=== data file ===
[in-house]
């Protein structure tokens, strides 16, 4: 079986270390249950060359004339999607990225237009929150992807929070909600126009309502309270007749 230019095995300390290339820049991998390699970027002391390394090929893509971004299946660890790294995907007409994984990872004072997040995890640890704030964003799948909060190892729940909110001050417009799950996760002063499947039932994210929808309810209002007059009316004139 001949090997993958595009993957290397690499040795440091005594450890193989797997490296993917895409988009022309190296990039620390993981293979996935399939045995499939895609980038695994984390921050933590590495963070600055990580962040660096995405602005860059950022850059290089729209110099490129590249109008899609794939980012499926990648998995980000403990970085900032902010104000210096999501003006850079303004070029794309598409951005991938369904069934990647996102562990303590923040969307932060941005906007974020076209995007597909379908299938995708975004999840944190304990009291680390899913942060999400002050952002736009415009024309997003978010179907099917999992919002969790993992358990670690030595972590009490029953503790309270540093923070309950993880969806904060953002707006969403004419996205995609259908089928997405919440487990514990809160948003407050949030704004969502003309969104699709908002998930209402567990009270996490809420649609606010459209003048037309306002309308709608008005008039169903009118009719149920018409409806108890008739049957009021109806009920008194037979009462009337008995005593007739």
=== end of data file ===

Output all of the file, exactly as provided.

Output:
[in-house]
């Protein structure tokens, strides 16, 4: 079986270390249950060359004339999607990225237009929150992807929070909600126009309502309270007749 230019095995300390290339820049991998390699970027002391390394090929893509971004299946660890790294995907007409994984990872004072997040995890640890704030964003799948909060190892729940909110001050417009799950996760002063499947039932994210929808309810209002007059009316004139 001949090997993958595009993957290397690499040795440091005594450890193989797997490296993917895409988009022309190296990039620390993981293979996935399939045995499939895609980038695994984390921050933590590495963070600055990580962040660096995405602005860059950022850059290089729209110099490129590249109008899609794939980012499926990648998995980000403990970085900032902010104000210096999501003006850079303004070029794309598409951005991938369904069934990647996102562990303590923040969307932060941005906007974020076209995007597909379908299938995708975004999840944190304990009291680390899913942060999400002050952002736009415009024309997003978010179907099917999992919002969790993992358990670690030595972590009490029953503790309270540093923070309950993880969806904060953002707006969403004419996205995609259908089928997405919440487990514990809160948003407050949030704004969502003309969104699709908002998930209402567990009270996490809420649609606010459209003048037309306002309308709608008005008039169903009118009719149920018409409806108890008739049957009021109806009920008194037979009462009337008995005593007739």